... new server - might have more CPUs than the old server had? Try running the query with OPTION (MAXDOP 1) at the very end (it would come after an ORDER BY clause).
  6. mpex04 New Member

    quote:Originally posted by Adriaan

    It's not really a bug in the engine, as much as probabilities within a given set of data. As the data set contains more matches for an IN subquery, the NOT IN version will perform gradually better. Rather than a bug, it's the distinction between statistics and probability.

    The NOT EXISTS syntax might still perform slightly better than NOT IN.

    And do not discount beforehand the performance of a LEFT JOIN with NULL criteria on the matching column on the lookup table.

    ... new server - might have more CPUs than the old server had? Try running the query with OPTION (MAXDOP 1) at the very end (it would come after an ORDER BY clause).


    We have worked with MS support and they determined it was a bug. We are talking about the engine going into an infinite loop under certain situations when you using either the NOT IN or NOT EXISTS statement is used under certain scenarios.

    For example, on the same server without changing any data in the database, I have upgraded in place from 2000 to 2005 and have run the exact same query. In 2000 the query ran in a couple seconds, on 2005 it took 14 hours. Common characteristics of this bug is an instant jump in cpu useage to 100% without any actual work being done.
  7. Adriaan New Member

    Sorry, didn't immediately pick up on the extreme execution time.

    Anyways, have you looked at not inserting those unmatched rows in the step before this?
  8. jpcw New Member

    I have a similar problem with several stored procedures. Basically the stored procedures work in under 2 seconds in sql 2000 but take 30+ minutes in 2005. If I run the sql outside a stored procedure it works perfectly but if I put it in the stored procedure without changing anything it has the problem.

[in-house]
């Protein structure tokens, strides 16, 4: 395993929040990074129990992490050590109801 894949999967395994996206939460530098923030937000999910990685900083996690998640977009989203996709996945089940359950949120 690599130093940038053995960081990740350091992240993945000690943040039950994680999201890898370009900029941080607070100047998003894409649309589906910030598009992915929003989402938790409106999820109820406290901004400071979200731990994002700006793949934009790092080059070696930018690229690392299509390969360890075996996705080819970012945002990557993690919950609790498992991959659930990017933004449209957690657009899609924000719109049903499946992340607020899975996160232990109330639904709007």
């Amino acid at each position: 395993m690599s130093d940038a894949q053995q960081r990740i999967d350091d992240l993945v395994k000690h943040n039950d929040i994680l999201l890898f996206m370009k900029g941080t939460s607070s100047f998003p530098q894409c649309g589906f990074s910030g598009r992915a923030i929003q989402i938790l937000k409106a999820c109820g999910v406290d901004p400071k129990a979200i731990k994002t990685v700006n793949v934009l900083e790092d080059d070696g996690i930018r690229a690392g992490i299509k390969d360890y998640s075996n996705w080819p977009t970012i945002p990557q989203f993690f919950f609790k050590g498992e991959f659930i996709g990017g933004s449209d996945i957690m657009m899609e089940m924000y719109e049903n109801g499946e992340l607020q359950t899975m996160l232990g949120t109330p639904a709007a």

On one of the stored procedures I managed to take out the temp table and it fixed the problem. The only stored procedures I'm getting these symptoms with are ones involving temp tables.
  9. jpcw New Member

    Update. We found our problem. And the fix is completely illogical.

    When passing in 7 parameters if all of the first 3 parameters are passed in the procedure runs slow. If any of the first 3 are hard coded then it runs fast. Temp fix was to take one of the first 3 parameters and store it to a variable and then use that variable. ie in the below @start is used within the queries and it works. if @start1 is used it fails.


    PROCEDURE [dbo].[proc1]
    (@client smallint,
    @site smallint,
    @start1 datetime,
    @end datetime,
    @type int,
    @extn_number varchar(20) = NULL,
    @sort_criteria int) AS
    DECLARE
    @start datetime

    SELECT
    @start = @start1
  10. joechang New Member

    this is the parameter sniffing issue
    when the stored proc is compiled
    it uses the actual parameter values passed in to estimate statistics

    so if that particular value is extreme, you are screwed
    if it is translated to a variable declared inside the stored proc
    a generic value is used,
    which is always the same
    so it is more stable

    there used to be some MS documents that said parameters were better than variables
    until they finally realized what dumbass assumption that turned out to be

    search "parameter sniffing"
    for SQL 2005, look into plan guides, and the OPTIMIZE FOR hint
  11. jpcw New Member

    Thanks for the pointer, I'll go have a look.